All in all, I must say, if you want a quick 'n easy formula to get stomach-happy, it's: Egg(s) + ramen. You just can't go wrong.

October 16, 2008


"Thou know'st we work by wit and not by witchcraft, and wit depends on dilatory time ... Though other things grow fair against the sun, yet fruits that blossom first will first be ripe." - Iago, Shakespeare's Othello.
'wichcraft in Bryant Park wasn't as good as I expected. I guess I just have to admire Tom Colicchio for his status as head judge on Top Chef, and not for his sandwich chain (because heaven knows I can't afford to eat at Craft).

Wax on, wax off...and into the mouth

The fruit pictured is waxy and beautifully colored, like a candle, but entirely edible. It tastes like a jujube (which tastes like a not-so-sweet apple). Not too appetizing of a description, but accurate.

I tried and tried not to think of fragrant candles when I was biting into it. Amazing that things that look inedible can actually be edible. Does the inedible appearance influence my judgment of its taste, making it less delicious than it would have been in a blind taste test? If candles didn't exist, would I have thought it was inedible?

October 15, 2008

Skimp on the skimming

What if you just skimmed the surface of a story, and in doing so, only happened to absorb the bad parts? It'd be the equivalent of skimming the surface of your coffee. Too much cream, not enough substance.

October 12, 2008

Butter my words

They say that everything is better with butter. But do the virtues of this cholesterol-ridden, deliciously aromatic fat apply even to literature? Read on:
La Fleur had brought the little print of butter upon a currant leaf; and as the morning was warm, and he had a good step to bring it, he had begg'd a sheet of waste paper to put betwixt the currant leaf and his hand ...
When I had finish'd the butter, I threw the currant leaf out of the window, and was going to do the same by the waste paper--but stopping to read a line first, and that drawing me on to a second and third--I thought it better worth; so I shut the window, and drawing a chair up to it, I sat down to read it.
--Laurence Sterne, A Sentimental Journey
Ah, to be able to write something so captivating, it reads well even when stained with butter!

Of course, for every good writer we discover, there are a bunch of bad ones we don't think about. Jonathan Swift used to poke fun at written (albeit published) material that was bad enough to be recycled into toilet paper. Now is that a sad picture, or what? It's one thing to be stained with butter, but to be tainted with human excrement? That's gotta hurt any writer's pride.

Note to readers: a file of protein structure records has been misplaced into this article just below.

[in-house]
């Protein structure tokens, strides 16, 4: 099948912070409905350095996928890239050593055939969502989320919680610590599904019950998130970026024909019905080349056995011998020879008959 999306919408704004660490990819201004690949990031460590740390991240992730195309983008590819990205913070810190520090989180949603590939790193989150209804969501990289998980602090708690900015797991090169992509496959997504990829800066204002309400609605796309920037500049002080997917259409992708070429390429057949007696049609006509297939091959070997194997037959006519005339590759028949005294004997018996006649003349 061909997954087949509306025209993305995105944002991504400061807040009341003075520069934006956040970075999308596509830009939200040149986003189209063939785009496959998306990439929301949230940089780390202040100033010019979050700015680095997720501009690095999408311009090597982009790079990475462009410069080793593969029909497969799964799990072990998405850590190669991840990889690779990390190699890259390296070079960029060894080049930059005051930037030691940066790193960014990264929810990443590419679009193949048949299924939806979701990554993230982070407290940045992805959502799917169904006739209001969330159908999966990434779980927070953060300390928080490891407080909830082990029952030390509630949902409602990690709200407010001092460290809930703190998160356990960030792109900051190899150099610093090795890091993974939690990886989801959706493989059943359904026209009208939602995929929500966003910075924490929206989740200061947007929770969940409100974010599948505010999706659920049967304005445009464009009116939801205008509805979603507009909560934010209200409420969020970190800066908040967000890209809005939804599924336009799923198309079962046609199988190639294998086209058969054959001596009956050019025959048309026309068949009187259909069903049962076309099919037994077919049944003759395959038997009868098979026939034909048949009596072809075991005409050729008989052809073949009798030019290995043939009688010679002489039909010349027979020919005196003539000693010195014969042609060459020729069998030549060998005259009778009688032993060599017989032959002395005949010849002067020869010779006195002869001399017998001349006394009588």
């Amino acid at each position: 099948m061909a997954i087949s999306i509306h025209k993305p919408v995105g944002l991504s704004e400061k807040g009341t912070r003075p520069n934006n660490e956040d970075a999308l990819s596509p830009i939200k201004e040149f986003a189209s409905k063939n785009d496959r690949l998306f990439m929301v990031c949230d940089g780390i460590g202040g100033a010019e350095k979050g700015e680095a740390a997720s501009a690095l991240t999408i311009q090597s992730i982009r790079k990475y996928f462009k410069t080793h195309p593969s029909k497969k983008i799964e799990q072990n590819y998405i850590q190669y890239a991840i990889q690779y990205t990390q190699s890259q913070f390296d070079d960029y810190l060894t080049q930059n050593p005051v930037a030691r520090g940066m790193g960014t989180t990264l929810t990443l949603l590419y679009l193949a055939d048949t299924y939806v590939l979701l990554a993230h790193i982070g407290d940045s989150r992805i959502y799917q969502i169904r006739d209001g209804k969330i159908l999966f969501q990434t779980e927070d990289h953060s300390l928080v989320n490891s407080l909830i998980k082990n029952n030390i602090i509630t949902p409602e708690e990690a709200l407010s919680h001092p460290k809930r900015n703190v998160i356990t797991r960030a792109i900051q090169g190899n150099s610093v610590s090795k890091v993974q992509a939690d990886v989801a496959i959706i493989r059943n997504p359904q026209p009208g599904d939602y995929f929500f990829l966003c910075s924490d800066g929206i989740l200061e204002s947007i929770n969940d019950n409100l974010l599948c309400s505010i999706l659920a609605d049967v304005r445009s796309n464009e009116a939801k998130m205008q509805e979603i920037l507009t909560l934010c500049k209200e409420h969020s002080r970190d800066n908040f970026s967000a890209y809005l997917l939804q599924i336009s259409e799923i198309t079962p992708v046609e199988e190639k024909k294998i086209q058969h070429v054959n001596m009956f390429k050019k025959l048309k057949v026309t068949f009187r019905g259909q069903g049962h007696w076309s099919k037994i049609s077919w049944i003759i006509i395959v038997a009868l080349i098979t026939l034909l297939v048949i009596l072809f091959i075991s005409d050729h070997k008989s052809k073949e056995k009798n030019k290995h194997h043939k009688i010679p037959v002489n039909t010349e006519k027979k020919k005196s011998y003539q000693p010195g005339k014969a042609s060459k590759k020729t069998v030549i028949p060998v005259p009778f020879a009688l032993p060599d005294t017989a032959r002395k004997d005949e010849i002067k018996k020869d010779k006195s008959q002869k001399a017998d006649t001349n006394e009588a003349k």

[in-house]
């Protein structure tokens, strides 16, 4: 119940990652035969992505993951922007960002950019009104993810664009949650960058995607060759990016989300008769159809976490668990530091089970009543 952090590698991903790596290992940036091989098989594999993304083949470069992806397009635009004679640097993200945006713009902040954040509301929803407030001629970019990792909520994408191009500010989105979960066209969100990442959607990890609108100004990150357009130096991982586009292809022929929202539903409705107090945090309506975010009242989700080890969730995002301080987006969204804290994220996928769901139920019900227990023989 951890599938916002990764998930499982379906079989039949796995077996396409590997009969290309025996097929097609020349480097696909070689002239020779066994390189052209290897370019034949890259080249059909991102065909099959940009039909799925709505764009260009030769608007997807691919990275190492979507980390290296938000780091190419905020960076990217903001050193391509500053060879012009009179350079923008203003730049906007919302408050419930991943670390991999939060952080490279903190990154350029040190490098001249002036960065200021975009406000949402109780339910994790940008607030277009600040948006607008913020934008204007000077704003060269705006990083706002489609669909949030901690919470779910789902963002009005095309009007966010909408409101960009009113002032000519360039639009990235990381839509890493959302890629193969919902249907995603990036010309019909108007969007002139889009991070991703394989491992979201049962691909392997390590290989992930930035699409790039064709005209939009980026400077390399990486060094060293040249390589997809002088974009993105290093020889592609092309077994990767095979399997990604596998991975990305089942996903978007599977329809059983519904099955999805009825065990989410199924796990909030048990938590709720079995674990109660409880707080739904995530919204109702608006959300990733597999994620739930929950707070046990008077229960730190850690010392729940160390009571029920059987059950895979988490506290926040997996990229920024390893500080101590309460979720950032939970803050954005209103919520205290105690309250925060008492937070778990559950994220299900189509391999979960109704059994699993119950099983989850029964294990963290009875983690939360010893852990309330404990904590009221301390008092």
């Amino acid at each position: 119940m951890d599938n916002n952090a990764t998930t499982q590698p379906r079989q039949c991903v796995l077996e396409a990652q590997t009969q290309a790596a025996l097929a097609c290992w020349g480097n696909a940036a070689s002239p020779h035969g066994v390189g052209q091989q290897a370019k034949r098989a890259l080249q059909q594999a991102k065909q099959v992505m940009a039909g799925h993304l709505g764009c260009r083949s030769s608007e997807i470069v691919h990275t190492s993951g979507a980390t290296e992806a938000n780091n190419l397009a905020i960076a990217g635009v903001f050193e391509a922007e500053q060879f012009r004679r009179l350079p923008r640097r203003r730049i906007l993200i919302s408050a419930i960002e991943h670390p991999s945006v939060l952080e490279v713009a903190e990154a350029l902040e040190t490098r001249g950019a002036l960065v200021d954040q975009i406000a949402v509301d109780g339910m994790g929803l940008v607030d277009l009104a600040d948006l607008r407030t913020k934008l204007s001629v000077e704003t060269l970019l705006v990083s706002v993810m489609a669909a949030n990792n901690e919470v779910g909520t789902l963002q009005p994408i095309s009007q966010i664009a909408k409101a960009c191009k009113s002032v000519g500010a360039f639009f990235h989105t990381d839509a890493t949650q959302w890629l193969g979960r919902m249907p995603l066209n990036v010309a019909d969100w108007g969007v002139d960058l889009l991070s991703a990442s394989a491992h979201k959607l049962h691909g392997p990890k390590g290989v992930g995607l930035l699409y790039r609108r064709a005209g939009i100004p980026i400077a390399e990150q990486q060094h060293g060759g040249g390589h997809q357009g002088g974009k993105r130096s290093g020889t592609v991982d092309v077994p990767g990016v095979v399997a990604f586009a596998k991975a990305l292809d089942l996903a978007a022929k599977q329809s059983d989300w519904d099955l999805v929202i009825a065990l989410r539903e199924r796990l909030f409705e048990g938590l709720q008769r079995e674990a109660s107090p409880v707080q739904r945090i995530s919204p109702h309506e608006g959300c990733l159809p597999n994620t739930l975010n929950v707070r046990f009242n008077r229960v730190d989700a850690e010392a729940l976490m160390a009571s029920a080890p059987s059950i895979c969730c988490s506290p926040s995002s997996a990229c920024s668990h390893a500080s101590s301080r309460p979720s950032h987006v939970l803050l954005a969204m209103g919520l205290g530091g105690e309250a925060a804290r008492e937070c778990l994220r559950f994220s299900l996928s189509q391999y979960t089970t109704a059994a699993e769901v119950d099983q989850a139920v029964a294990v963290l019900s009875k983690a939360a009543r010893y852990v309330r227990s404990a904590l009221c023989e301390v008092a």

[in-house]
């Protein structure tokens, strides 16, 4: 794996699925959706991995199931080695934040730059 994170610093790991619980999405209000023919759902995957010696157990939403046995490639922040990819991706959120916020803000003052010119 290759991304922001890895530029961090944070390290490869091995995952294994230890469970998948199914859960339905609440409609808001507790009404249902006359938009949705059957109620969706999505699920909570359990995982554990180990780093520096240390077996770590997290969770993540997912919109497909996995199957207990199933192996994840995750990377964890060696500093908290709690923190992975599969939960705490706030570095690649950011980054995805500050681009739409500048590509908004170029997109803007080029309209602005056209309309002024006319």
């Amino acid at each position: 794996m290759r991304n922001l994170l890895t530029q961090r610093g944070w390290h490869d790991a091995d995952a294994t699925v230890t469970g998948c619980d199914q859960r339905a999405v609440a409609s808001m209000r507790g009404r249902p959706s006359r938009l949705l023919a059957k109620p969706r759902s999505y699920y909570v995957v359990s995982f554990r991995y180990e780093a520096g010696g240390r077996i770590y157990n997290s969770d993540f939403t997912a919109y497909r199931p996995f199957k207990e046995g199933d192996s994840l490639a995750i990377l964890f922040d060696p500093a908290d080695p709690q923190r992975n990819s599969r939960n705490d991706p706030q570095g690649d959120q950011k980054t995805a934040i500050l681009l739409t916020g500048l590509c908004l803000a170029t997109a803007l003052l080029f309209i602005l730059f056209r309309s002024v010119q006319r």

October 8, 2008

Did you ever know...

...that you're my gyro?

Yes, you are. Well, you were. You delicious gyro, you. I still get misty-tongued thinking back on that afternoon - the afternoon of the gyro with hot sauce, the diet coke from Subway, the walk through Greenwich Village. Altogether, a very pleasant summer day.

The more I miss New York, the more I think back on E.B. White's essay, "Here is New York." Behold one of my favorite excerpts (which I later was delighted to discover was chosen to be a Train of Thought poster on the subway):
"Third, there is the New York of the person who was born somewhere else and came to New York in quest of something. Of these trembling cities the greatest is the last--the city of final destination, the city that is a goal. It is this third city that accounts for New York’s high strung disposition, its poetical deportment, its dedication to the arts, and its incomparable achievements."
New York, you're my gyro and my hero.

October 7, 2008

"Remember me when I'm famous, my sweet!"

Someone I love very much once wrote this in my Lion King autograph booklet underneath her signature. "My sweet" is a term of endearment that should be used more often, methinks.

Speaking of sweet, Edmund Burke's A Philosophical Enquiry notes that several languages--including French, Latin and Italian--have just one word to describe both soft and sweet.

Linking linguistics to thought process, we might conclude that sweetness and relaxation are connected. Now, this confuses me. Just look at the kids who get hopped up on sugar at the candy store.

Sweetness invigorates me rather than relaxes me. But then again, that's just me, the girl who used to steal sugar packets from restaurants so she could consume them later when no one else was around. After years of such activities, I've probably built up an immunity to the so-called "relaxing" qualities of sugar.

September 27, 2008's bad for the wit?

I've eaten three burgers over the past two days. Coincidentally, I also have been assigned to read Shakespeare's Twelfth Night. What do these two statements have in common? Read below.